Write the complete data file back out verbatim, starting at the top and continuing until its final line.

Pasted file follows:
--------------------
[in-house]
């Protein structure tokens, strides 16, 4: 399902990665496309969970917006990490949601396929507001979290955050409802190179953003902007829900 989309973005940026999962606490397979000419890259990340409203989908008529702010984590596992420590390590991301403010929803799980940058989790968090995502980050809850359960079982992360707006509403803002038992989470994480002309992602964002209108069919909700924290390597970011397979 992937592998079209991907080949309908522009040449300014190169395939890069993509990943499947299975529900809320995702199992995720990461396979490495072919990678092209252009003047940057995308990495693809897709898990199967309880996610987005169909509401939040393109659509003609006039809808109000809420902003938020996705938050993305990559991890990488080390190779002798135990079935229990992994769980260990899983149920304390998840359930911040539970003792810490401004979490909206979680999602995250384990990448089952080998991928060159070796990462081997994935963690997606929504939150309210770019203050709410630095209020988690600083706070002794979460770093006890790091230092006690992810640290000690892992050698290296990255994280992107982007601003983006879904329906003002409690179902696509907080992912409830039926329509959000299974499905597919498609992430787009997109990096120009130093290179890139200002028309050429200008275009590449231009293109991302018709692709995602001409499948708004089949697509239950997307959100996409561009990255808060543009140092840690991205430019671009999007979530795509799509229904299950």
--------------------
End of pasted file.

[in-house]
């Protein structure tokens, strides 16, 4: 399902990665496309969970917006990490949601396929507001979290955050409802190179953003902007829900 989309973005940026999962606490397979000419890259990340409203989908008529702010984590596992420590390590991301403010929803799980940058989790968090995502980050809850359960079982992360707006509403803002038992989470994480002309992602964002209108069919909700924290390597970011397979 992937592998079209991907080949309908522009040449300014190169395939890069993509990943499947299975529900809320995702199992995720990461396979490495072919990678092209252009003047940057995308990495693809897709898990199967309880996610987005169909509401939040393109659509003609006039809808109000809420902003938020996705938050993305990559991890990488080390190779002798135990079935229990992994769980260990899983149920304390998840359930911040539970003792810490401004979490909206979680999602995250384990990448089952080998991928060159070796990462081997994935963690997606929504939150309210770019203050709410630095209020988690600083706070002794979460770093006890790091230092006690992810640290000690892992050698290296990255994280992107982007601003983006879904329906003002409690179902696509907080992912409830039926329509959000299974499905597919498609992430787009997109990096120009130093290179890139200002028309050429200008275009590449231009293109991302018709692709995602001409499948708004089949697509239950997307959100996409561009990255808060543009140092840690991205430019671009999007979530795509799509229904299950």